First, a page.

The consortium looking to take Eu Yan Sang International private has again extended the deadline for its offer after failing to convince two substantial shareholders to accept its price of 60 cents a share.
Takeover vehicle Righteous Crane, which had already extended the offer period four times, said the deadline has been moved from yesterday to Sept 12.
Righteous Crane is led by UOB-backed fund Tower Capital and comprises Temasek Holdings unit Blanca Investments as well as Eu Yan Sang chief Richard Eu.
Traditional Chinese medicine specialist Eu Yan Sang International, whose origins date back to 1879, is best known for tonics and TCM clinics.
Righteous Crane, which has said before that it will not raise its price, declared its offer for Eu Yan Sang unconditional on June 29. There is no limit to how long an unconditional offer can be extended.
By extending its offer by another 14 days, Righteous Crane gets more time to accumulate the remaining 5.4 per cent of Eu Yan Sang shares that are still in public hands.
The wait is being drawn out as Righteous Crane has not been able to acquire enough shares to take Eu Yan Sang private. It needs to control 90 per cent to trigger a compulsory acquisition of the shares it does not own. As of last Friday, it controlled 84 per cent.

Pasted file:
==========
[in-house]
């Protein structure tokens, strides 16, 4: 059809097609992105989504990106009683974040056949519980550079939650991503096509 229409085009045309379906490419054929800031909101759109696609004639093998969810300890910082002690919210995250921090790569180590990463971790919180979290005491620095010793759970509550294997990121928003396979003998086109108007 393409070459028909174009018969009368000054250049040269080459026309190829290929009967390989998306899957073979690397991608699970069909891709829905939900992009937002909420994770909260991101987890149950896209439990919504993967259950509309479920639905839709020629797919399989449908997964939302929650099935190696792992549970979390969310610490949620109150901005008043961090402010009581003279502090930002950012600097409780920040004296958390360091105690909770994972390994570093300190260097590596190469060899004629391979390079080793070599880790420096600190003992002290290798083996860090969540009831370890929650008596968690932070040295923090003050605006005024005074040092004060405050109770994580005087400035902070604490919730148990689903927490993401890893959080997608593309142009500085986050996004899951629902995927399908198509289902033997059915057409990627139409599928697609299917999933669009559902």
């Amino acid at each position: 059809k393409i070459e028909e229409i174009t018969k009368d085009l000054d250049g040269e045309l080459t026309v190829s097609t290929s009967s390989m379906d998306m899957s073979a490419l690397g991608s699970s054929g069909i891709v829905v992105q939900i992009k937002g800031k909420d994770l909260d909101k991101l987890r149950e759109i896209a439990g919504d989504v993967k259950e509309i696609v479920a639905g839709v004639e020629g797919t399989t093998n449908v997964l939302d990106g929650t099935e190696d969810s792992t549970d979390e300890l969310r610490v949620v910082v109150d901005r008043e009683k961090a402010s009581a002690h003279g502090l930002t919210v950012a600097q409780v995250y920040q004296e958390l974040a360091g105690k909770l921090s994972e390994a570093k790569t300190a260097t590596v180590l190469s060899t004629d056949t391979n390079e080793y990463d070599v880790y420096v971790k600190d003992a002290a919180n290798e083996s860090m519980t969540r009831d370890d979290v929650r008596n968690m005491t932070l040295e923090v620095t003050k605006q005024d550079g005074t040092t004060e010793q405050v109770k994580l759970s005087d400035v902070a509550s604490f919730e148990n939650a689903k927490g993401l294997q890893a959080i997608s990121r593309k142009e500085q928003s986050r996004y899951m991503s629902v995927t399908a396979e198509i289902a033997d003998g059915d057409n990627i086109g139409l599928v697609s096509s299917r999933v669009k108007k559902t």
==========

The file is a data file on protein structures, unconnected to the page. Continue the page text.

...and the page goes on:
Blocking Righteous Crane's takeover bid are two substantial shareholders - Hillhouse Capital Management and Target Asset Management's TFW Fund. They hold a combined stake of 10.6 per cent in Eu Yan Sang.
Why they are not keen on the offer is unclear, but filings show that both funds had raised their stakes in the TCM firm by buying shares above the 60-cent offer price shortly after Righteous Crane launched its bid. Hillhouse could not be reached and Target Asset Management declined to comment.
But by extending its offer by another 14 days, Righteous Crane gets more time to accumulate the remaining 5.4 per cent of Eu Yan Sang shares that are still in public hands.
Since the public float in Eu Yan Sang has fallen below the required 10 per cent for it to stay listed, investors who do not accept the offer by Sept 12 will be stuck with illiquid shares.
This year has seen a number of home-grown firms go for delistings amid a lacklustre market, some of them - like lifestyle products seller Osim International and restaurant chain Select Group - more controversial than others.
Most recently, a consortium led by Sim Lian's founder launched a privatisation bid for the builder and property developer earlier this month.